Treatment of Solvation Effects with COSMO

The **Co**nductor-like **S**creening **Mo**del [169]
(COSMO) is a continuum solvation model (CSM),
where the solute molecule forms a cavity within the
dielectric continuum of permittivity
that represents the solvent.
The charge distribution of the solute polarizes the dielectric medium. The
response of the medium is described by the generation of screening charges on
the cavity surface.

CSMs usually require the solution of the rather complicated boundary conditions
for a dielectric in order to obtain the screening charges. COSMO instead uses
the much simpler boundary condition of vanishing electrostatic potential for a
conductor,

= 0. |

This represents an electrostatically ideal solvent with

= + = 0. |

is the Coulomb matrix of the screening charge interactions. For a conductor, the boundary condition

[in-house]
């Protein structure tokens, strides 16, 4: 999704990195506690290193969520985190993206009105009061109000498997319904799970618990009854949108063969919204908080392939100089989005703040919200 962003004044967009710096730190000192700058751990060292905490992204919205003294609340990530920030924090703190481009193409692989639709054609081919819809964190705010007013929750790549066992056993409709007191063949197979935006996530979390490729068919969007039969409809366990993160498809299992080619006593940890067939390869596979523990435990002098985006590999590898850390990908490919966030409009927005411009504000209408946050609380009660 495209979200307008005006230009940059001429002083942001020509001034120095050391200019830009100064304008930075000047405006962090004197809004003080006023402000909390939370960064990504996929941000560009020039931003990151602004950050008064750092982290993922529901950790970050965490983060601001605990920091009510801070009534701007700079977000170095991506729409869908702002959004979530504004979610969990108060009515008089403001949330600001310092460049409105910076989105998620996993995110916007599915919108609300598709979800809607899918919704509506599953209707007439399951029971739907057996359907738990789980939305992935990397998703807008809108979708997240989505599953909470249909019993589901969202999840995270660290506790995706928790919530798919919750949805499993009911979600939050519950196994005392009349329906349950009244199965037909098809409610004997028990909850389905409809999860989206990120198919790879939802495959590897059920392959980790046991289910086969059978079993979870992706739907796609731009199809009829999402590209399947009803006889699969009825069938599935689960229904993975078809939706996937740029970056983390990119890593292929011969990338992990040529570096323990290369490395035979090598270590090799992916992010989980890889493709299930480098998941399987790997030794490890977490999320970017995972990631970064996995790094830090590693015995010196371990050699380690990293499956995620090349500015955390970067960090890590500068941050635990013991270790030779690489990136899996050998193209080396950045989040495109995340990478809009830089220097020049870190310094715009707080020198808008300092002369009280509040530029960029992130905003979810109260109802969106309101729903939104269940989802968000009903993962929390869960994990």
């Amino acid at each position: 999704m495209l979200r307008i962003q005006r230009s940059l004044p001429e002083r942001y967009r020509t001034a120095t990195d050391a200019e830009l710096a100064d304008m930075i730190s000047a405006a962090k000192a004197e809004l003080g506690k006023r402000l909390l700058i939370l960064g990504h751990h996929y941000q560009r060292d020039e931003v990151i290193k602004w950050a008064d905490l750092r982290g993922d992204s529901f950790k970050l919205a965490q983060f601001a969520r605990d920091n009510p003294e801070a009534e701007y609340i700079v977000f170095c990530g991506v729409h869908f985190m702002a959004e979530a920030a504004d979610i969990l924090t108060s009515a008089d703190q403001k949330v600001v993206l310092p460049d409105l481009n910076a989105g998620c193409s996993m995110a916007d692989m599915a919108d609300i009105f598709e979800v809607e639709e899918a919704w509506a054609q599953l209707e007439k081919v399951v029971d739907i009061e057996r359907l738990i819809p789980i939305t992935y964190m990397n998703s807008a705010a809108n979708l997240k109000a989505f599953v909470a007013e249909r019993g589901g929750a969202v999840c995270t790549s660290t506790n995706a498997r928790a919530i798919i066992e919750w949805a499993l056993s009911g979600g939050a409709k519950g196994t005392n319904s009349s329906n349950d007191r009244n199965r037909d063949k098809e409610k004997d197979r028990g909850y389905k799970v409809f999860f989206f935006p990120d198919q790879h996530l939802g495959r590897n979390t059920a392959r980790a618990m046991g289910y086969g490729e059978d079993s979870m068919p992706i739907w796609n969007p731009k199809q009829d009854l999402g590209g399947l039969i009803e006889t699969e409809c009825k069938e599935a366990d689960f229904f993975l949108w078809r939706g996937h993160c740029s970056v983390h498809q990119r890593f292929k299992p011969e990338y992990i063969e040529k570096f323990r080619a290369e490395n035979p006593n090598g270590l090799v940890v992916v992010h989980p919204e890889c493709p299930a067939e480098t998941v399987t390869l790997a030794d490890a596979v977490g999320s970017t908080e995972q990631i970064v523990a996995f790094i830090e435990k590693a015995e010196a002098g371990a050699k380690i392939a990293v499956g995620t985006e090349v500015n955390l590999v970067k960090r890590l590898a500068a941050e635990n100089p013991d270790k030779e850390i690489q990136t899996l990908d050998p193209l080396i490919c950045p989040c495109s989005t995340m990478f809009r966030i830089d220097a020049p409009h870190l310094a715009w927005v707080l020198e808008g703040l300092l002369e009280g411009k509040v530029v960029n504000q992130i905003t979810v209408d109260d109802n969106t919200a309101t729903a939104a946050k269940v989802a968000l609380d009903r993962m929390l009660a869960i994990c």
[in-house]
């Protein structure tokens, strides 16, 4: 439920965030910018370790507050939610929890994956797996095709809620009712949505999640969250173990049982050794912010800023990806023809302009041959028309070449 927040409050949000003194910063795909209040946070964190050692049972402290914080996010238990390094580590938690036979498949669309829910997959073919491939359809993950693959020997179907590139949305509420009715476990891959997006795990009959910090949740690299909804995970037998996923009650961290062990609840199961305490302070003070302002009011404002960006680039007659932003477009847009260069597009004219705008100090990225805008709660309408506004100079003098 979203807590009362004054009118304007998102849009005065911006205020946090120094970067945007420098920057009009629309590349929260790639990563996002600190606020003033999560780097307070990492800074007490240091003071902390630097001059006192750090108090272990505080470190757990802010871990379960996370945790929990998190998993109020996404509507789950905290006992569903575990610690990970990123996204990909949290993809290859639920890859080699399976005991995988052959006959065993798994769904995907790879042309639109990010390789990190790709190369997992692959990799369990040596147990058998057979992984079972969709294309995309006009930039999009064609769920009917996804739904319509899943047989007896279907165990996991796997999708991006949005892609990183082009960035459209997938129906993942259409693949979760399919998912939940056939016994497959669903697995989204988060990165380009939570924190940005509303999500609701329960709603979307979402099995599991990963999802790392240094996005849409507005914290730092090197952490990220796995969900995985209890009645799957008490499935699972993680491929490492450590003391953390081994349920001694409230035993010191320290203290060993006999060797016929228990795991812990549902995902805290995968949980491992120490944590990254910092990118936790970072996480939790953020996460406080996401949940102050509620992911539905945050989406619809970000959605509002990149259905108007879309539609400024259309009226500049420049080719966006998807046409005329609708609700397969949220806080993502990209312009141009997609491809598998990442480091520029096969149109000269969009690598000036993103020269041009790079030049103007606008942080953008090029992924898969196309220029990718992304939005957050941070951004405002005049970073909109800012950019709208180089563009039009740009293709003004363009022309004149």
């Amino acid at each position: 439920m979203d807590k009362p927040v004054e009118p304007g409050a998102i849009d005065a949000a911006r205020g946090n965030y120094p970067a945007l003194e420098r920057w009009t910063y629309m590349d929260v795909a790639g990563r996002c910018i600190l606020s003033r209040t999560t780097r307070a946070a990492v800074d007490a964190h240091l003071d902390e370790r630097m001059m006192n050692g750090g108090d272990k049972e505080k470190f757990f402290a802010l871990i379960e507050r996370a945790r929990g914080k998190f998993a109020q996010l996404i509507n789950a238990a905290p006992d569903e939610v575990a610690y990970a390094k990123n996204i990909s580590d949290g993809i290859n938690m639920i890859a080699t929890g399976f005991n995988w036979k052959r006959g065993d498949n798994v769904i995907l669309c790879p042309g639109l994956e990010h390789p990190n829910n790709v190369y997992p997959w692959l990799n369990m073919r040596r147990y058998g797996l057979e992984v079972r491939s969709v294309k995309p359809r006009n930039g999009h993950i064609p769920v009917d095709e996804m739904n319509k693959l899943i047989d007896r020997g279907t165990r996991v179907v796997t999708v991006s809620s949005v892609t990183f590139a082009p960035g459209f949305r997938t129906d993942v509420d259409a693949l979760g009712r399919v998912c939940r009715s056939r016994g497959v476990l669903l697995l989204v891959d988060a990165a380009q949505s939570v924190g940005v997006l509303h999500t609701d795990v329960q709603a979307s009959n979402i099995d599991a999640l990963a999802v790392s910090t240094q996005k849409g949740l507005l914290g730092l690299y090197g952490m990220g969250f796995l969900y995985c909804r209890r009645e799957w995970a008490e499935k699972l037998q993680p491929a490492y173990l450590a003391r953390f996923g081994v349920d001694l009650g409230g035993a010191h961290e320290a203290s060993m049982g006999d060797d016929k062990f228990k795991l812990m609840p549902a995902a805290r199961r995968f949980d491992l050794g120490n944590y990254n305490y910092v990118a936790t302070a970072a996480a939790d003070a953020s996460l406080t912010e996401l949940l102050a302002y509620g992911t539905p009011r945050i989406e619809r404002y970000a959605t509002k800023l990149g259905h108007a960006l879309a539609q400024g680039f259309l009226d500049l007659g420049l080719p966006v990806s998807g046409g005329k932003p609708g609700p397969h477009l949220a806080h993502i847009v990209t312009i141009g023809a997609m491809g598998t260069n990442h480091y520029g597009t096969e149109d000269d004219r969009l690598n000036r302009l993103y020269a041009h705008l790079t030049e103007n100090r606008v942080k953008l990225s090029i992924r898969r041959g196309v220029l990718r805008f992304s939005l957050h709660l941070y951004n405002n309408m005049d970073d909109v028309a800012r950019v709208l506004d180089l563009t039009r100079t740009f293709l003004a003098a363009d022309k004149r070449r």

= | - . |

To take into account the finite permittivity of real solvents, the screening charges are scaled by a factor.

f () |
= | ||

= | f () |

The deviation between the COSMO approximation and the exact solution is rather small. For strong dielectrics like water it is less than 1%, while for non-polar solvents with

E_{diel} = f () |

The total free energy of the solvated molecule is the sum of the energy of the isolated system calculated with the solvated wave function and the dielectric energy

E = E(Ψ^{solv}) + E_{diel}. |

A COSMO energy calculation starts with the construction of the cavity surface grid. Within the SCF procedure, the screening charges are calculated in every cycle and the potential generated by these charges is included into the Hamiltonian. This ensures a variational optimization of both the molecular orbitals and the screening charges and allows for the evaluation of analytic gradients.